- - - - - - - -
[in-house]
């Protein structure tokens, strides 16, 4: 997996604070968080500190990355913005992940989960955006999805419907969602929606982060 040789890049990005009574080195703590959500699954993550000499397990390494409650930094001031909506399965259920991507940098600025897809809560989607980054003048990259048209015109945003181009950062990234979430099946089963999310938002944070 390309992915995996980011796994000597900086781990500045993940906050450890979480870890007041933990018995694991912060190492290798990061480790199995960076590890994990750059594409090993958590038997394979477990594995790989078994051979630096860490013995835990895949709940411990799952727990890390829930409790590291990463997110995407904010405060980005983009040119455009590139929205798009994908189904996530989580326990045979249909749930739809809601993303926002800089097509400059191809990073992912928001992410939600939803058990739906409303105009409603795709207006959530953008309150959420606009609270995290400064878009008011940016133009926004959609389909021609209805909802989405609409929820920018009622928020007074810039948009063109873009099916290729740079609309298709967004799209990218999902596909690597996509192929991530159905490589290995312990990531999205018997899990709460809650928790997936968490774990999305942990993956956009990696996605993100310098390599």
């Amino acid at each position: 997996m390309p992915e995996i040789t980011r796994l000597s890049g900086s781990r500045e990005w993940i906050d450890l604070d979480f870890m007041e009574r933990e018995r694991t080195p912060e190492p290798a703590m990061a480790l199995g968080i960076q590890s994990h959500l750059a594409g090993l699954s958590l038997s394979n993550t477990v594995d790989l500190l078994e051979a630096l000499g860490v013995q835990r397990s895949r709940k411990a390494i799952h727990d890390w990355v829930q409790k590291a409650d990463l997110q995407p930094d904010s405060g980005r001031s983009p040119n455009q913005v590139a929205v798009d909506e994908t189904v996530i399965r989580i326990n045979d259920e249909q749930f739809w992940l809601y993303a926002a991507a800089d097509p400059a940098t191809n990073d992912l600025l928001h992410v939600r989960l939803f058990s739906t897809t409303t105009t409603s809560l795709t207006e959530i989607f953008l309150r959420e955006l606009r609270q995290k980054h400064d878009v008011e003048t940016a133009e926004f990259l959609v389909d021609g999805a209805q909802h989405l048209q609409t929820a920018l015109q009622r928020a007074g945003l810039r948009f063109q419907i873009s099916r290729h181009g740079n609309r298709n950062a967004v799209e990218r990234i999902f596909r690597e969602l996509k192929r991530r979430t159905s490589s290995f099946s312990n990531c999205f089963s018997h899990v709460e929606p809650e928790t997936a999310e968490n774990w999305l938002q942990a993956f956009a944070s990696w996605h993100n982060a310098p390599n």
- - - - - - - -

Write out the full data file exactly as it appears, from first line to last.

[in-house]
């Protein structure tokens, strides 16, 4: 997996604070968080500190990355913005992940989960955006999805419907969602929606982060 040789890049990005009574080195703590959500699954993550000499397990390494409650930094001031909506399965259920991507940098600025897809809560989607980054003048990259048209015109945003181009950062990234979430099946089963999310938002944070 390309992915995996980011796994000597900086781990500045993940906050450890979480870890007041933990018995694991912060190492290798990061480790199995960076590890994990750059594409090993958590038997394979477990594995790989078994051979630096860490013995835990895949709940411990799952727990890390829930409790590291990463997110995407904010405060980005983009040119455009590139929205798009994908189904996530989580326990045979249909749930739809809601993303926002800089097509400059191809990073992912928001992410939600939803058990739906409303105009409603795709207006959530953008309150959420606009609270995290400064878009008011940016133009926004959609389909021609209805909802989405609409929820920018009622928020007074810039948009063109873009099916290729740079609309298709967004799209990218999902596909690597996509192929991530159905490589290995312990990531999205018997899990709460809650928790997936968490774990999305942990993956956009990696996605993100310098390599």
């Amino acid at each position: 997996m390309p992915e995996i040789t980011r796994l000597s890049g900086s781990r500045e990005w993940i906050d450890l604070d979480f870890m007041e009574r933990e018995r694991t080195p912060e190492p290798a703590m990061a480790l199995g968080i960076q590890s994990h959500l750059a594409g090993l699954s958590l038997s394979n993550t477990v594995d790989l500190l078994e051979a630096l000499g860490v013995q835990r397990s895949r709940k411990a390494i799952h727990d890390w990355v829930q409790k590291a409650d990463l997110q995407p930094d904010s405060g980005r001031s983009p040119n455009q913005v590139a929205v798009d909506e994908t189904v996530i399965r989580i326990n045979d259920e249909q749930f739809w992940l809601y993303a926002a991507a800089d097509p400059a940098t191809n990073d992912l600025l928001h992410v939600r989960l939803f058990s739906t897809t409303t105009t409603s809560l795709t207006e959530i989607f953008l309150r959420e955006l606009r609270q995290k980054h400064d878009v008011e003048t940016a133009e926004f990259l959609v389909d021609g999805a209805q909802h989405l048209q609409t929820a920018l015109q009622r928020a007074g945003l810039r948009f063109q419907i873009s099916r290729h181009g740079n609309r298709n950062a967004v799209e990218r990234i999902f596909r690597e969602l996509k192929r991530r979430t159905s490589s290995f099946s312990n990531c999205f089963s018997h899990v709460e929606p809650e928790t997936a999310e968490n774990w999305l938002q942990a993956f956009a944070s990696w996605h993100n982060a310098p390599n």